Smartmatch in 5.27.7

What happened?

In the latest development release of perl, smartmatch changed quite a bit.

Almost everything you believed about smartmatching is now wrong

No really, everything. All previous rules are gone except a single one: you can smartmatch against any object that overloads smartmatching (the only "objects" that overload them out of the box are qr// regexps).

Matching against a scalar value? Gone. Matching against a list of values? Also gone.

when is no more.

The when keyword is gone, split into two keywords: whereis and whereso; one smartmatches the value against the current subject and the other does a simple boolean check much like if. I'll let you guess which is which. This split is for good reasons (when sometimes does one and sometimes the other, sometimes depending on things like optimizations), but that doesn't make this any more intuitive.

use 5.010/use 5.028 won't guard you from this.

It would have been possible to support both behaviors, because the old behavior is already using In fact one could even enable old and new style when at the same time in a scope without problems. None of this was done though.

My suggestions

new smartmatch should be more useful.

Right now one can't do anything with it without a helper library (like my Smart::Match). That's just silly.

The insanity of old style matching was that the overloads depended on both operands, this gave rise to hard to predict behavior, but that doesn't mean one can't define useful behavior that only depends on the right side that follows the most common use-cases. In particular matching scalars stringwise, and making $foo ~~ ["bar", "baz" ] mean $foo in [ "bar", "baz" ].

This should be opt-in

Despite retroactively adding warnings the feature is experimental, it has become a widely used feature. This change is breaking a (yet unknown but significant) number of CPAN modules, and likely much more code in darkpan. Breaking this unless strictly necessary is dumb.

And it isn't necessary. We can easily only enable the new behavior when asked for. That way we can improve smartmatching without breaking a decade worth of smartmatching code.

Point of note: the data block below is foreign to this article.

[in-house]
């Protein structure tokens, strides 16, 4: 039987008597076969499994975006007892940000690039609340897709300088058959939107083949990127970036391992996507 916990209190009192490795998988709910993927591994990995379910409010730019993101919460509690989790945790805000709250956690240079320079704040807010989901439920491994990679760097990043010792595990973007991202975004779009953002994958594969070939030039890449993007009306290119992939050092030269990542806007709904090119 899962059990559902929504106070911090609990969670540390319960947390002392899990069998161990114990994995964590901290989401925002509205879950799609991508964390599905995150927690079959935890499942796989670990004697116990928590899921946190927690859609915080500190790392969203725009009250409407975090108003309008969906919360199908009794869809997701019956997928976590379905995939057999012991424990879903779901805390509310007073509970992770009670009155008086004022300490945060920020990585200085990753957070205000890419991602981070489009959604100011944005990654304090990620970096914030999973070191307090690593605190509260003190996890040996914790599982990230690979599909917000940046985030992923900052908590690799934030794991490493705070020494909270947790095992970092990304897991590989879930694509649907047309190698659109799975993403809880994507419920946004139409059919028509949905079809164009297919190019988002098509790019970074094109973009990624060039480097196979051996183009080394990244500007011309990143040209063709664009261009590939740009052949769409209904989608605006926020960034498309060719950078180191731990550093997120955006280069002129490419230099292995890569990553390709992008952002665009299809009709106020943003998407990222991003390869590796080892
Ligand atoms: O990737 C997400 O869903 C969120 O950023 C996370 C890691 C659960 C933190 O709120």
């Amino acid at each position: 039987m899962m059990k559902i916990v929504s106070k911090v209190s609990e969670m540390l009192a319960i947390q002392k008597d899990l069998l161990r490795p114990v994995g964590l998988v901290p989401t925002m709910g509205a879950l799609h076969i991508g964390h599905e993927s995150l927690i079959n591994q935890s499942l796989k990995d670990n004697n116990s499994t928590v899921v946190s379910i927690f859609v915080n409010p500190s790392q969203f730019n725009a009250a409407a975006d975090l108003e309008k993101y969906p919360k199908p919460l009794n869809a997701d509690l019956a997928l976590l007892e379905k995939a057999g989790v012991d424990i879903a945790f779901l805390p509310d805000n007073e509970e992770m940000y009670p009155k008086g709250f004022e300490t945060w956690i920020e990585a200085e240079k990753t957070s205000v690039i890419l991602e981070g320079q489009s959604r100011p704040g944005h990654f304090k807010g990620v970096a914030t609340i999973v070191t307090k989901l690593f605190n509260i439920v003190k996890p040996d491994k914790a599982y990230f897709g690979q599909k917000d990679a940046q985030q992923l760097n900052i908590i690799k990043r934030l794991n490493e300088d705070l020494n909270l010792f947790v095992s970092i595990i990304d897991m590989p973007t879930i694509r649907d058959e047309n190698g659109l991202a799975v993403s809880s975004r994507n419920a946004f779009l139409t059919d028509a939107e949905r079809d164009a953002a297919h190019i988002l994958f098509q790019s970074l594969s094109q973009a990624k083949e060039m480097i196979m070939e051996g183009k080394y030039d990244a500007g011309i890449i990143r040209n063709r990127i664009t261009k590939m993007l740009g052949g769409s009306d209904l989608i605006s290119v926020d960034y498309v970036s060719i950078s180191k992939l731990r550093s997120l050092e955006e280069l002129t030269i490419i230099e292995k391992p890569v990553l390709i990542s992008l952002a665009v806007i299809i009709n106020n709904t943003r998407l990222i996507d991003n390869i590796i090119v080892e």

We need better words

whereso and whereis are way too confusing. I'm not sure what that would look like but this just doesn't cut it.

Above all, we need a better process

Somehow, p5p made a fundamental breaking change to the language without even trying to involve the wider community. This blogpost shouldn't have been the first time the wider community hears about it. And we need that wider community IMHO because no one on p5p (myself included) has the kind of language design talent that's required to do the sort of thing we did here. I don't know what the solution would look like exactly, but I like this process even less than I like the outcome so far. I must admit I'm somewhat jealous of Python's PEP process, though I'm not sure that would work without a language designer to guide it.

File::Slurp is broken and wrong

If you are using File::Slurp, you should possibly reconsider. Basically, there are three reasons to do so;

It is wrong in a lot of cases.

File::Slurp predates IO layers, and as such doesn't take them into account well. A few years ago, after some complaints, an attempt was done to make it handle encodings. This was nothing short of being wrong.

The best known bug in this area is #83126, which means that :encoding() layers are always interpreted as :utf8. This not only means that UTF-8 encoded text is not validated (which can be a security risk), but also that files in other encodings (such as UTF-16) will be read as UTF-8, which surely will give an incorrect result.

Likewise it's not handling :crlf correctly, in particular explicitly asking for :crlf will always disable it, even on Windows.

Basically, it's doing all binmodes wrong except the one you shouldn't be using anyway (:utf8), and you should pretty much always be using a binmode, so there's no way to win really.

The interface is poorly huffmanized.

Huffmanization is the process of making commonly used operations shorter. File::Slurp is failing to huffmanize in the unicode world of 2015. Text files are usually UTF-8 nowadays, which in File::Slurp would typically be read_file($filename, binmode => ':raw:utf8'). The shortest option, read_file($filename), does something that most people don't really want anymore: latin-1 encoded files with platforms specific line-endings.

This is mainly the fault of perl itself (backwards compatibility is a PITA), but a library can work around this to make the programmers life easier.

It is poorly maintained

The critical bug mentioned above has been known for about two years, yet the author hasn't even bothered to respond to it, let alone fix it. There hasn't been a release in 4 years despite an increasingly long list of issues. Worst yet, this isn't the first time such a thing happens; before his last maintenance surge in the spring of 2011 the author was also missing-in-action for years. This negligence is inexcusable for a module that is so commonly depended upon.